Heinz center's show highlights 1st steps of architectural thought
The folks at the Heinz Architectural Center at the Carnegie Museum of Art manage to put on continually interesting shows, year after year.
Sometimes, they have genuine blockbusters — a show of Palladio's original drawings several years ago, an exhibit of sculptures by architect Maya Lin after that, and, more recently, a beautifully photographed and eye-opening show on new museum designs that showed how integrating museums and landscapes can make a literal world of difference.
And in between the blockbusters, they still have smaller shows that can very much delight, sometimes amuse and always instruct.
The exhibit “Sketch to Structure” is one of those, and it will be on display until May 25.
It's intended to take the visitor through the ways architects develop and present their ideas, from fanciful abstract sketches all the way to detailed blueprints.
Using a “case study” approach, it illustrates work from Victorian times to the present-day, from old pencil-and-ink drawings to today's computer-aided designs.
Particularly relevant is its use of more than a half-dozen local projects to illustrate some of its ideas. There are sketches and models of the Pittsburgh International Airport by Tasso Katselas. And a series of concept sketches that show how the plans for a campus garden project at Carnegie Mellon University were developed.
To illustrate construction drawings, there are the blueprints for a very traditional 1935 house in Pittsburgh.
A modernistic house built on Woodland Road in Shadyside by the late Pittsburgh architect Joseph R. Gasparella is represented with Gasparella's model, four renderings and three floor plans. These demonstrate convincingly how an architect explains his plans and ideas to clients.
I have always been suspect of some of the fanciful squiggles that some architects display, claiming they show their first ideas for a building. Frank Gehry is particularly noted for indecipherable conceptual squiggles. But I've become convinced over time that these sorts of abstractions are actually useful.
One case study shows how West Coast architect Lorcan O'Herlihy, starting with just a few quick squiggles, begins to sketch ideas about balance and color. Then, lo and behold, through various artistic transitions, the sketches lead to an actual quite-good-looking modern apartment building and a park-like setting for it.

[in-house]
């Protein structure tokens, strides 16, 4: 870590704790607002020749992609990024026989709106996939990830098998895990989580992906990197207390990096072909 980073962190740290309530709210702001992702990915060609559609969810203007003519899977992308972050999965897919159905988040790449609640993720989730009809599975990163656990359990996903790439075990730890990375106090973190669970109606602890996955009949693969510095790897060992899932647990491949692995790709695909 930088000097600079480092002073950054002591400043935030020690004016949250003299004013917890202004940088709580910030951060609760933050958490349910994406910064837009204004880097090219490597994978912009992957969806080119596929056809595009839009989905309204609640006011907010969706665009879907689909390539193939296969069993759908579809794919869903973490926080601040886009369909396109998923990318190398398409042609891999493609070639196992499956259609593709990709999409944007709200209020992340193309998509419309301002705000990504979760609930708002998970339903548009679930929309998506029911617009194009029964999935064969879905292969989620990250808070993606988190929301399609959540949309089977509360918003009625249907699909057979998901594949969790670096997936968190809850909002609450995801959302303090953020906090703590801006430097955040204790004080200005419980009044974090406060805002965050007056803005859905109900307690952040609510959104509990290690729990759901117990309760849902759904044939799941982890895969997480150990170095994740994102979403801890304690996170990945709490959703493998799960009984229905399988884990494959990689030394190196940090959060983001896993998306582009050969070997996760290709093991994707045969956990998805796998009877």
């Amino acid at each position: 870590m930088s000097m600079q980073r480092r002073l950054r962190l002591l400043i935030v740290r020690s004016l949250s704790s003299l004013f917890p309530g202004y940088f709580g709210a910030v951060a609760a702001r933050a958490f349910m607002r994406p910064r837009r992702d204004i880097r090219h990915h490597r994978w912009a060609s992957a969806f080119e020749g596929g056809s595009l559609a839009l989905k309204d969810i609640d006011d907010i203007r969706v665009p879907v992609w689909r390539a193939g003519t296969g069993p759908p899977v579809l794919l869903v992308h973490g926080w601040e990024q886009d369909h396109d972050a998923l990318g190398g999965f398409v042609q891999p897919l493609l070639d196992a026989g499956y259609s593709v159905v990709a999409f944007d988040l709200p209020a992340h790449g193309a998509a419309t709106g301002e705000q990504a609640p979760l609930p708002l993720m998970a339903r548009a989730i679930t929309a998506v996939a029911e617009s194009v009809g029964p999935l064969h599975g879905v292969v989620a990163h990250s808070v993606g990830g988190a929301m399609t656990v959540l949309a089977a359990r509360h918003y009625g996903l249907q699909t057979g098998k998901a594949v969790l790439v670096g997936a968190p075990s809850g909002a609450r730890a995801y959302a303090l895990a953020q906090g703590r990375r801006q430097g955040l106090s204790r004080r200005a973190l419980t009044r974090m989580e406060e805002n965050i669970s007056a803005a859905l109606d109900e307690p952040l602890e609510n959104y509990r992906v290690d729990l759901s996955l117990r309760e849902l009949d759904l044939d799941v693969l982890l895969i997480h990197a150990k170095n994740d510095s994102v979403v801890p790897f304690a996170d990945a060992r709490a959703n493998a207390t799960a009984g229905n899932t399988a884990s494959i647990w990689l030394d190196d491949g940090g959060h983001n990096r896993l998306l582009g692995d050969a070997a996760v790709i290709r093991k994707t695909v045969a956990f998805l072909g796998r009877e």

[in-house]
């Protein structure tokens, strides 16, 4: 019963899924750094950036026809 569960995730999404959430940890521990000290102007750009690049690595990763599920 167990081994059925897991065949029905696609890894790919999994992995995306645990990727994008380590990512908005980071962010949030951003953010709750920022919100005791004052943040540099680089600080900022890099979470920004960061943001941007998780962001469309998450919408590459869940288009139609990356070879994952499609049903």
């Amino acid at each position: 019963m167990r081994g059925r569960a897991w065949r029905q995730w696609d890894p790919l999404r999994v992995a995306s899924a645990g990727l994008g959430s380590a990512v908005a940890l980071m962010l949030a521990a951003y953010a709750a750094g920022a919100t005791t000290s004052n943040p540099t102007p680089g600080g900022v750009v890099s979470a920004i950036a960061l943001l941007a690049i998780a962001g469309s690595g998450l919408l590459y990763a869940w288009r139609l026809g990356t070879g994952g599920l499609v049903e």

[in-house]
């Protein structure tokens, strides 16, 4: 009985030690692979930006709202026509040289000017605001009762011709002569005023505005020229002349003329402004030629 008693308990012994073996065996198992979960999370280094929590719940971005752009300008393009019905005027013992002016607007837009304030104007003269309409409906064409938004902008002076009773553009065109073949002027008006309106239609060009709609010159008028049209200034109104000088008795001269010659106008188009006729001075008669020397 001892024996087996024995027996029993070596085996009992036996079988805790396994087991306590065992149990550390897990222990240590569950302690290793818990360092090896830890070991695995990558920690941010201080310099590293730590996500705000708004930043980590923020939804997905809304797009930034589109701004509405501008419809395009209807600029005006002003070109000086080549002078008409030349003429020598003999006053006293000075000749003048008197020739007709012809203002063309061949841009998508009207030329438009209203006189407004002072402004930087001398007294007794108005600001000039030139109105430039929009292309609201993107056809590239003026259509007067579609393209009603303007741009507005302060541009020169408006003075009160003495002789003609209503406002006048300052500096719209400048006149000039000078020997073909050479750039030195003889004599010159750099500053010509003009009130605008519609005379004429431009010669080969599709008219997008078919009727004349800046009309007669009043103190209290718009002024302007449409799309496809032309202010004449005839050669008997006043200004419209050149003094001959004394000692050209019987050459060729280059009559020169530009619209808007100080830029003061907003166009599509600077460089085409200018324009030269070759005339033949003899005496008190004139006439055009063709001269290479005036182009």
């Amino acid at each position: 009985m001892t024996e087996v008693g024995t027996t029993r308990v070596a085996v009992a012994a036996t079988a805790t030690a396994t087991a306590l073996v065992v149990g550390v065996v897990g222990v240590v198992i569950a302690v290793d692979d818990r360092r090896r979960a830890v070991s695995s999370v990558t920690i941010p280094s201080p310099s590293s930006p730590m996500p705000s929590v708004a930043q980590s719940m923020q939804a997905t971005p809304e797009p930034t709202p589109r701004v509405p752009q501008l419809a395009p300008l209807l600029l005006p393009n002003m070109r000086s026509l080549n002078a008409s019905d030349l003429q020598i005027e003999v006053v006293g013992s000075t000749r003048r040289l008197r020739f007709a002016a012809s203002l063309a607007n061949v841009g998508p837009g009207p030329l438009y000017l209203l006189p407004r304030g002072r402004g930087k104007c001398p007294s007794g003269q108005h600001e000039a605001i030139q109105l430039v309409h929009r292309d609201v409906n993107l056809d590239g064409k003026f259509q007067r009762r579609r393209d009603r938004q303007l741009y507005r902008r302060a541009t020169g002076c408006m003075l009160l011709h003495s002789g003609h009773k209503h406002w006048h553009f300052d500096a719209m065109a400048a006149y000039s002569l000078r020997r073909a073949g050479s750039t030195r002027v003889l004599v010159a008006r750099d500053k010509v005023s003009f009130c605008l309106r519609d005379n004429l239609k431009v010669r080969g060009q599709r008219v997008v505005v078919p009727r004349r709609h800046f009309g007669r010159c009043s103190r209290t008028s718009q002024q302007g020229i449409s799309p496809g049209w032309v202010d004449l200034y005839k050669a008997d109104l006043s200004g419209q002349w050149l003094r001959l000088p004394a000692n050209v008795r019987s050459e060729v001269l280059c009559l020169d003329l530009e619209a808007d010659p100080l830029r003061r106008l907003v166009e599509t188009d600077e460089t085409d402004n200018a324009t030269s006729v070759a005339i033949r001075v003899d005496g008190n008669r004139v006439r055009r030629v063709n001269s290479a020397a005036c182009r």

It's not particularly easy to understand, but it is right there on the wall in front of you.
Less elusive, but still fascinating, are elevation drawings, sketches and floor plans by Edwin Lutyens for a country cottage in England, in the period 1908-10. They give you an idea about the thought processes of an exceptionally influential English architect of the late 19th and early 20th century.
I was fascinated by a single drawing by the Victorian-era Philadelphia architect Frank Furness. It is of a “Watchman's Box” — if we saw one today we'd just call it a “shack” — that was designed for the Pennsylvania Railroad in 1882. It may be a design for a tiny shack, but the man couldn't be anything but interesting.
Furness' idiosyncratic designs and ingenious structural solutions have been important to architects, even if he was less-known to the general public. He designed three long-since torn down buildings here — the old B&O railroad station, an imposing Fourth Avenue Bank and the original East Liberty station. One Furness building, the train station in Edgewood, remains.
If you know a young person who might be interested in architecture as a career, or you are one yourself, “Sketch to Structure” is a must-visit.
There are interactive work stations where students of all ages can practice sketching or modeling buildings. And the museum wants you to put your drawings on the wall so others can see.
Although the exhibit will close at the end of May, part of it will reopen in June, July and August as part of the museum's summer art and architecture camps.
John Conti is a former news reporter who has written extensively over the years about architecture, planning and historic-preservation issues.